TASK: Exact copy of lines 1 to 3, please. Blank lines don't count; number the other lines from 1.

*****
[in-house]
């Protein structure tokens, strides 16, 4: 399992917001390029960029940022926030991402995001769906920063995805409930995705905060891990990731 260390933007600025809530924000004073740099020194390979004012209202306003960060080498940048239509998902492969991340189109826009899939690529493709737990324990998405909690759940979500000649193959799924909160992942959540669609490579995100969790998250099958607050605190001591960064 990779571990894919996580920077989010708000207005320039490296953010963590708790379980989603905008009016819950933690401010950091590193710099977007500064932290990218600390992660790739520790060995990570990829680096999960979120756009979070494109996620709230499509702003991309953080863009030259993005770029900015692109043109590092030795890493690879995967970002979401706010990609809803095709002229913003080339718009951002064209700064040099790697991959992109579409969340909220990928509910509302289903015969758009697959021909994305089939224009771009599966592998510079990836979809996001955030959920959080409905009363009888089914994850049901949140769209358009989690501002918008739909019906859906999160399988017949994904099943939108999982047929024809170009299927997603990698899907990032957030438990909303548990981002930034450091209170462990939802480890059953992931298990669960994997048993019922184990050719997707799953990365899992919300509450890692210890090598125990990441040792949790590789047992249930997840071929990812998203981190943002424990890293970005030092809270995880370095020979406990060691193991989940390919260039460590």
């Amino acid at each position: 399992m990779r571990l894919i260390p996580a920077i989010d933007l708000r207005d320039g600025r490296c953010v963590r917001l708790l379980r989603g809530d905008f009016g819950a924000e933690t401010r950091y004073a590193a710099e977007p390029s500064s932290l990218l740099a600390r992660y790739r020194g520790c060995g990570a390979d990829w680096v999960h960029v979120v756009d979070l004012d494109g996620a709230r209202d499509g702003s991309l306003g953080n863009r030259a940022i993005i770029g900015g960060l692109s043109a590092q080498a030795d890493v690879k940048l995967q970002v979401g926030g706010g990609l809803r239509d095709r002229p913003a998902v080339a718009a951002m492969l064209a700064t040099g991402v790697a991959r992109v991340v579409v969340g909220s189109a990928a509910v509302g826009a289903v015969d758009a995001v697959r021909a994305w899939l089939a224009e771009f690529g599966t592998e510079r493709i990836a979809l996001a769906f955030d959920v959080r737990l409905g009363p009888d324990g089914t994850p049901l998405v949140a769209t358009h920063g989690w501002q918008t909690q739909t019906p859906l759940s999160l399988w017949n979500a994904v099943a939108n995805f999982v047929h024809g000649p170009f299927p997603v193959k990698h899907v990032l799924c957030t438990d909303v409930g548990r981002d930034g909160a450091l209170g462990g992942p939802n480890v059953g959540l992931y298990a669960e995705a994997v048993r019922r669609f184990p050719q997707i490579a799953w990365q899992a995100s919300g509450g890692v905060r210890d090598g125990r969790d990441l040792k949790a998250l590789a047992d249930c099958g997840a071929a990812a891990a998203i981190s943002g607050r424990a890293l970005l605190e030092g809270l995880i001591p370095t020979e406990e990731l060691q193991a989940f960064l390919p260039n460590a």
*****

[in-house]
């Protein structure tokens, strides 16, 4: 399992917001390029960029940022926030991402995001769906920063995805409930995705905060891990990731 260390933007600025809530924000004073740099020194390979004012209202306003960060080498940048239509998902492969991340189109826009899939690529493709737990324990998405909690759940979500000649193959799924909160992942959540669609490579995100969790998250099958607050605190001591960064 990779571990894919996580920077989010708000207005320039490296953010963590708790379980989603905008009016819950933690401010950091590193710099977007500064932290990218600390992660790739520790060995990570990829680096999960979120756009979070494109996620709230499509702003991309953080863009030259993005770029900015692109043109590092030795890493690879995967970002979401706010990609809803095709002229913003080339718009951002064209700064040099790697991959992109579409969340909220990928509910509302289903015969758009697959021909994305089939224009771009599966592998510079990836979809996001955030959920959080409905009363009888089914994850049901949140769209358009989690501002918008739909019906859906999160399988017949994904099943939108999982047929024809170009299927997603990698899907990032957030438990909303548990981002930034450091209170462990939802480890059953992931298990669960994997048993019922184990050719997707799953990365899992919300509450890692210890090598125990990441040792949790590789047992249930997840071929990812998203981190943002424990890293970005030092809270995880370095020979406990060691193991989940390919260039460590």
């Amino acid at each position: 399992m990779r571990l894919i260390p996580a920077i989010d933007l708000r207005d320039g600025r490296c953010v963590r917001l708790l379980r989603g809530d905008f009016g819950a924000e933690t401010r950091y004073a590193a710099e977007p390029s500064s932290l990218l740099a600390r992660y790739r020194g520790c060995g990570a390979d990829w680096v999960h960029v979120v756009d979070l004012d494109g996620a709230r209202d499509g702003s991309l306003g953080n863009r030259a940022i993005i770029g900015g960060l692109s043109a590092q080498a030795d890493v690879k940048l995967q970002v979401g926030g706010g990609l809803r239509d095709r002229p913003a998902v080339a718009a951002m492969l064209a700064t040099g991402v790697a991959r992109v991340v579409v969340g909220s189109a990928a509910v509302g826009a289903v015969d758009a995001v697959r021909a994305w899939l089939a224009e771009f690529g599966t592998e510079r493709i990836a979809l996001a769906f955030d959920v959080r737990l409905g009363p009888d324990g089914t994850p049901l998405v949140a769209t358009h920063g989690w501002q918008t909690q739909t019906p859906l759940s999160l399988w017949n979500a994904v099943a939108n995805f999982v047929h024809g000649p170009f299927p997603v193959k990698h899907v990032l799924c957030t438990d909303v409930g548990r981002d930034g909160a450091l209170g462990g992942p939802n480890v059953g959540l992931y298990a669960e995705a994997v048993r019922r669609f184990p050719q997707i490579a799953w990365q899992a995100s919300g509450g890692v905060r210890d090598g125990r969790d990441l040792k949790a998250l590789a047992d249930c099958g997840a071929a990812a891990a998203i981190s943002g607050r424990a890293l970005l605190e030092g809270l995880i001591p370095t020979e406990e990731l060691q193991a989940f960064l390919p260039n460590a």